He even knows just how to make local law enforcement love him. Indeed, all he has to do is ask and cops not only cooperate with this exceptional G-man, they do it happily. They even help him cut corners. Whoa - talk about suspension of disbelief. But then, Steve Vail just about always gets it right, whether he’s disarming a Claymore mine, luring a bad guy into doing something stupid or “playing” a bureaucrat deputy FBI director - finessing him out of the action by sending him on a wild goose chase.

In fact, this extraordinary flawlessness becomes the character’s paramount defect - one that I hope Mr. Boyd will correct in future Bricklayer novels. Because as written, Steve Vail is, well, just too perfect. He almost never makes a mistake. When he fires one round at a target it is the absolute precise “side of the head just above the ear” kill shot that is guaranteed to drop the bad guy like the sack of … potatoes that he is. He even knows when to carry a Halligan Tool. It becomes irritating; irksome: Steve Vail is virtually impervious to Mr. Murphy of Murphy’s Law fame. I mean, even Batman and Sherlock Holmes screw up once in a while.

This is all the more distressing because the great majority of Mr. Boyd’s book makes for entertaining reading. His depiction of violence is nicely underwritten, giving us loads of menace but very little of the Hollywood gore common to “mental floss” action thrillers. He builds the relationship between Steve Vail and Kate Bannon as flawlessly as Steve Vail lays bricks:

“When he applied mortar, it was always the exact amount needed, never dropping any, never needing to add any. The flow never interrupted.” Much the same can be said for the way Mr. Boyd cements the bond between his two protagonists.

Mr. Boyd’s dialogue is taut, consistent and believable: “I can handle it,” says DAD Kate Bannon.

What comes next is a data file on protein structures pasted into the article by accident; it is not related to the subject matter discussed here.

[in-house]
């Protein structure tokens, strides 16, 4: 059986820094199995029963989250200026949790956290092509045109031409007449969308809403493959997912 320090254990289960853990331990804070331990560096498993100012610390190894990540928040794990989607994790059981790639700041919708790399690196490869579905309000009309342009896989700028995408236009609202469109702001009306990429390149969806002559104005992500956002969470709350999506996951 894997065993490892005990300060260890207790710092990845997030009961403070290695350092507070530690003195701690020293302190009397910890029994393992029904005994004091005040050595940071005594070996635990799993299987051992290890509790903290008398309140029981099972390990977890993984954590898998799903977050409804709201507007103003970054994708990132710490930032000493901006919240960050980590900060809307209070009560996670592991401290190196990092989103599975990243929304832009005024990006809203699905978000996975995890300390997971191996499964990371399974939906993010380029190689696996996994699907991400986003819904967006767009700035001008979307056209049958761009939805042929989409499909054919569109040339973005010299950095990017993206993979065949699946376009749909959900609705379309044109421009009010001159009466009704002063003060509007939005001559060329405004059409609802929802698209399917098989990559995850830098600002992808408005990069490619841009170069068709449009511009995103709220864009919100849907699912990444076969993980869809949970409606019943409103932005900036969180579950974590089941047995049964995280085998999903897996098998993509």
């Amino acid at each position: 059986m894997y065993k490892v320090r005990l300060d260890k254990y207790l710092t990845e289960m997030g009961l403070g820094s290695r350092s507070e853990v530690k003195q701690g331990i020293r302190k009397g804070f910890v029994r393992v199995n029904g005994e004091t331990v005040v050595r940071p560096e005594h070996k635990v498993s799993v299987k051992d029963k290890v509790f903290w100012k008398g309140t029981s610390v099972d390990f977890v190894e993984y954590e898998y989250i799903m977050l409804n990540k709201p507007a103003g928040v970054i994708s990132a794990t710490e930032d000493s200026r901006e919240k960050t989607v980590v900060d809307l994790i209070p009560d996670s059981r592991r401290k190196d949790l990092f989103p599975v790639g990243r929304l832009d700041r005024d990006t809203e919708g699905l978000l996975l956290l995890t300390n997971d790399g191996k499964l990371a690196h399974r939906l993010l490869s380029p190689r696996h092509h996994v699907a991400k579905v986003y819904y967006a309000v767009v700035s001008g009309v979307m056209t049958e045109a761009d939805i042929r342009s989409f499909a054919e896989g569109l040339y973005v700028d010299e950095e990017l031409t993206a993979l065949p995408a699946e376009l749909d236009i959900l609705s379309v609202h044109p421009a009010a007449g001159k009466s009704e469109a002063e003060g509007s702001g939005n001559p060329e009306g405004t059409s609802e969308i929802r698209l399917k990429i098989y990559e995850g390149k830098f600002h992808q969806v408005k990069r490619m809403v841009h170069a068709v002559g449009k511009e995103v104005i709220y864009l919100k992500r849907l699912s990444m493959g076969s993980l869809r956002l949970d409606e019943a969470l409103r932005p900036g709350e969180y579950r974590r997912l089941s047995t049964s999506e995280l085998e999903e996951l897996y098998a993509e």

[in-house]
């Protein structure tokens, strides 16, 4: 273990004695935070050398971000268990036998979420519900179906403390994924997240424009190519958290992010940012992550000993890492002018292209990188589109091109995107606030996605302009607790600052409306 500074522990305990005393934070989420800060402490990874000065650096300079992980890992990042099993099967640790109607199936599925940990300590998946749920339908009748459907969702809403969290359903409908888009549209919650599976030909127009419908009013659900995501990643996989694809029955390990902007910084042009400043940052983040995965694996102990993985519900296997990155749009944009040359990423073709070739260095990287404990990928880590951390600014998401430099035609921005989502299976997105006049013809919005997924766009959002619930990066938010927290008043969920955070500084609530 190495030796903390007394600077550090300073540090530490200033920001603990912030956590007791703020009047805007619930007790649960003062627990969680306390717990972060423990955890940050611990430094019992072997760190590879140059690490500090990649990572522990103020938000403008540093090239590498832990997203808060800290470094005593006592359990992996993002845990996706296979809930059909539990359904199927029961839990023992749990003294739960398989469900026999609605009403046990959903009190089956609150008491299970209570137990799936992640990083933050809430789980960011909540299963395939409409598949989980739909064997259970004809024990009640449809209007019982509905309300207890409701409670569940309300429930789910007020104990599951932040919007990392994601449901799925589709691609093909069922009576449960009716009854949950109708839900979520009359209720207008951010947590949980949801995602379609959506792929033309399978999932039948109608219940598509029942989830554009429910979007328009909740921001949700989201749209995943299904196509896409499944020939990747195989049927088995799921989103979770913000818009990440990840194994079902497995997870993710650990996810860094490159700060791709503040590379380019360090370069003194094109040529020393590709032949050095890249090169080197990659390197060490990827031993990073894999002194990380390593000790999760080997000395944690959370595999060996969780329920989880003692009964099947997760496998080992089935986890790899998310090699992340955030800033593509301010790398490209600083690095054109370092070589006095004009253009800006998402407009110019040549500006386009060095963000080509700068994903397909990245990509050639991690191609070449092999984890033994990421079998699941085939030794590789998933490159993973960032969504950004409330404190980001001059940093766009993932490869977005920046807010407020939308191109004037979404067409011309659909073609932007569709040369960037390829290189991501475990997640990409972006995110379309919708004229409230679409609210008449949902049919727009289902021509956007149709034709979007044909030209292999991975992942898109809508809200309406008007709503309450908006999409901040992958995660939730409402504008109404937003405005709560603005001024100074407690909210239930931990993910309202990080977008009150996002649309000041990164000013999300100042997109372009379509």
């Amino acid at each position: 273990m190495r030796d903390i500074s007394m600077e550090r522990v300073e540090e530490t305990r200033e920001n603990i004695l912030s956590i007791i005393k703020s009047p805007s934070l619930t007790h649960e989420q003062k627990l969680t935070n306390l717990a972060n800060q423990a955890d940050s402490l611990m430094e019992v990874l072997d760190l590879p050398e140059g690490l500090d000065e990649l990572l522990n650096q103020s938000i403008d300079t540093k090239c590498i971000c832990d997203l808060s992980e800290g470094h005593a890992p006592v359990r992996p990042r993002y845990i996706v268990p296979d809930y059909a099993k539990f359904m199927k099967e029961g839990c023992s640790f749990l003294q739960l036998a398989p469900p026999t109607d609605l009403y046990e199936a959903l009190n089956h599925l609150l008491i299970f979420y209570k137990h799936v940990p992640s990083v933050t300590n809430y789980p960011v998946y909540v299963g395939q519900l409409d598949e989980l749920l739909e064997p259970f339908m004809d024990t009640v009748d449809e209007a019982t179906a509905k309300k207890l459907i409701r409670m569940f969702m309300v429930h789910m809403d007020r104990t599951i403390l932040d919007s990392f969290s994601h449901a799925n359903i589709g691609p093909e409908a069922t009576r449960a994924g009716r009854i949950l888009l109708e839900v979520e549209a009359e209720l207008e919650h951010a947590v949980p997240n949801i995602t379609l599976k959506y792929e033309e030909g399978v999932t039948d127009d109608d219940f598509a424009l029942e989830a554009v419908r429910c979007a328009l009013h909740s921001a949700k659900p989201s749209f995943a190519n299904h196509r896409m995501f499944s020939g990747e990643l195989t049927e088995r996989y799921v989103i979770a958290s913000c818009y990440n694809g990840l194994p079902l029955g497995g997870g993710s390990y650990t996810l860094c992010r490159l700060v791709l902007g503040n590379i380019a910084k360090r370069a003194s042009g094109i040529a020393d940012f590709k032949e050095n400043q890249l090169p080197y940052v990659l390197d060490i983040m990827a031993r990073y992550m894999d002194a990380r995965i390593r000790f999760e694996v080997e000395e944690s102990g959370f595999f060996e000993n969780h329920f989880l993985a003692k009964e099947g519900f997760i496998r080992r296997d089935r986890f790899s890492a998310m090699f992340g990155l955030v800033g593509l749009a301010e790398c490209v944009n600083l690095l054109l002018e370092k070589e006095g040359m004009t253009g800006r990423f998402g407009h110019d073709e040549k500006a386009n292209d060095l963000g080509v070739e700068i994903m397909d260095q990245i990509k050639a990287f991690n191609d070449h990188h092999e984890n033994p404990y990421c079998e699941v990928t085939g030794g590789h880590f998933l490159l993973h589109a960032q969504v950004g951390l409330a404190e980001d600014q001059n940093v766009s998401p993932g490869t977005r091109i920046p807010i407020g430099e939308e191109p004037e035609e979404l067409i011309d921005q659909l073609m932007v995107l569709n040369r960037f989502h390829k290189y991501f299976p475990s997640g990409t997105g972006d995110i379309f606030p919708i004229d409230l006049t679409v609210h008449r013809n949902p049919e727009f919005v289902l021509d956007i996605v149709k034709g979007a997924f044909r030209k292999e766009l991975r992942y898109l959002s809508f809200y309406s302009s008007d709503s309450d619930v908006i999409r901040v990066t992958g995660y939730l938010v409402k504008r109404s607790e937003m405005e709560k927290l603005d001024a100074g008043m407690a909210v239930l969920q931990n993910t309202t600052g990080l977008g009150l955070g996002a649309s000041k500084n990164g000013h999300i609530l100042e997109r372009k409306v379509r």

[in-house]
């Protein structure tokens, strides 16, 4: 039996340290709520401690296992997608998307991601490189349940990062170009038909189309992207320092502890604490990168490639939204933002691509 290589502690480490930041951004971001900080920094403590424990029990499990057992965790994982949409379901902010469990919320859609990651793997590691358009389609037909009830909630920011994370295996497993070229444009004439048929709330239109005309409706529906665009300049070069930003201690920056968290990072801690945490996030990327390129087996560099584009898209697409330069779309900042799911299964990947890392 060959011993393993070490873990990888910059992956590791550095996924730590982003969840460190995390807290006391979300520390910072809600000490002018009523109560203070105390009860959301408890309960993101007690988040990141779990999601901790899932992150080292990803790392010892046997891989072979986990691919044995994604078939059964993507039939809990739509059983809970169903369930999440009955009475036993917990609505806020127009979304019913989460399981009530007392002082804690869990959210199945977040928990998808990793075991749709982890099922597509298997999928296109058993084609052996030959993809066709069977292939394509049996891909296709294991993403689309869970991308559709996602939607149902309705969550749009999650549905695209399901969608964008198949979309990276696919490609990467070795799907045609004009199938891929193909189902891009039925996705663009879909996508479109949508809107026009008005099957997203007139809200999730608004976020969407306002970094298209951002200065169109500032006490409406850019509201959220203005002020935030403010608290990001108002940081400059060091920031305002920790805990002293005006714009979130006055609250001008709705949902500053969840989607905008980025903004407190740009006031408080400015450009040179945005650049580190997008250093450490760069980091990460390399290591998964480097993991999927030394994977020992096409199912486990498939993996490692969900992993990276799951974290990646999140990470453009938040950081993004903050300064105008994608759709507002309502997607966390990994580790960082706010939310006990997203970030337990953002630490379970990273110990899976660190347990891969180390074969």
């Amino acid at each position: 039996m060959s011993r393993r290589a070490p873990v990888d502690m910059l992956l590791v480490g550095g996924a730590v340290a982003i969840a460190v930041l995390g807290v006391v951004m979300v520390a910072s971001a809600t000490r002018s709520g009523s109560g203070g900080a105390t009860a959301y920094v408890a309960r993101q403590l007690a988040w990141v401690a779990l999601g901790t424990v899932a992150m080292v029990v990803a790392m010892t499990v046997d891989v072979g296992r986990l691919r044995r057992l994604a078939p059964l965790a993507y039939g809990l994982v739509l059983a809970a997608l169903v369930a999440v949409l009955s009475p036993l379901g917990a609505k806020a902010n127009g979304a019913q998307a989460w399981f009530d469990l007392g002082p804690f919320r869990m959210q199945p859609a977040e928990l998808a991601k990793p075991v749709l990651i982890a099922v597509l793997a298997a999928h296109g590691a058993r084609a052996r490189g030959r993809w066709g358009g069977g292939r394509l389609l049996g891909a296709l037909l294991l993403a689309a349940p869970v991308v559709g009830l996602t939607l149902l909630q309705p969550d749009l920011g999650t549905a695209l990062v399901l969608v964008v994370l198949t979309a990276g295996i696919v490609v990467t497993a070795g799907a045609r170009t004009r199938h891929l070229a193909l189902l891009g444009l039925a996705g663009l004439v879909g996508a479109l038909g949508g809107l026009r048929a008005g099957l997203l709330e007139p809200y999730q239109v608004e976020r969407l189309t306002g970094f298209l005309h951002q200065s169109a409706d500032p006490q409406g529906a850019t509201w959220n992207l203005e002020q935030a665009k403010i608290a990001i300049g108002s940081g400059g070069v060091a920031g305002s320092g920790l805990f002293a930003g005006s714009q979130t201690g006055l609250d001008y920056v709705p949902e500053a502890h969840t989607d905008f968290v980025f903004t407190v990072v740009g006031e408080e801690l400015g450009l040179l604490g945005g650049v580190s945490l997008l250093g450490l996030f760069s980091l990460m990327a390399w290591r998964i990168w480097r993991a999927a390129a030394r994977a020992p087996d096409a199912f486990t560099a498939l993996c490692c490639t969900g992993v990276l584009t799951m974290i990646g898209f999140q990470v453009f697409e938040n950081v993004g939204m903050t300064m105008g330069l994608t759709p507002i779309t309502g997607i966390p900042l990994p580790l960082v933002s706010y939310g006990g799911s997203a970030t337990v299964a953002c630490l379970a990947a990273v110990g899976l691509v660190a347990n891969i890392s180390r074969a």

“You probably can, but I don’t want to be there if you can’t. You told me I do this because I’m built for it.”

“Am I that big a liability?”

“For me, everyone’s a liability.”

And there are in this book, many of the sorts of truths that are obvious to streetwise cops and oblivious to desk jockeys. For example, Mr. Boyd understands - unlike some real-world law enforcement panjandrums, that “Technology, while providing remarkable advantages to law enforcement, had a crippling side. It could make investigators lazy, keeping them from remaining flexible. Vail was worried that the agents surveilling him were finding it much easier to track him through the GPS monitors in the major-case room than trying to follow him through the dark, irregular terrain. And those were the kinds of vulnerabilities that the [bad guys] understood and exploited.” Amen.

Steve Vail likewise understands - contrary to all too many alleged leaders in today’s rush-to-judgment society - that in the investigator’s trade, assumptions can be dangerous. As he puts it, “Why be in a hurry to make assumptions? Let’s just keep following the yellow brick road until we find the guy behind the curtain.” Amen again.

Bottom line: Positives outnumber negatives. I for one will be waiting to see what’s beyond the next curve on Steve Vail and Kate Bannon’s yellow brick road as they search for those guys behind the curtains.

Washington writer John Weisman’s short CIA fiction “Father’s Day” will be published in this spring’s “Agents of Treachery.” He can be reached at aresddog@gmail.com.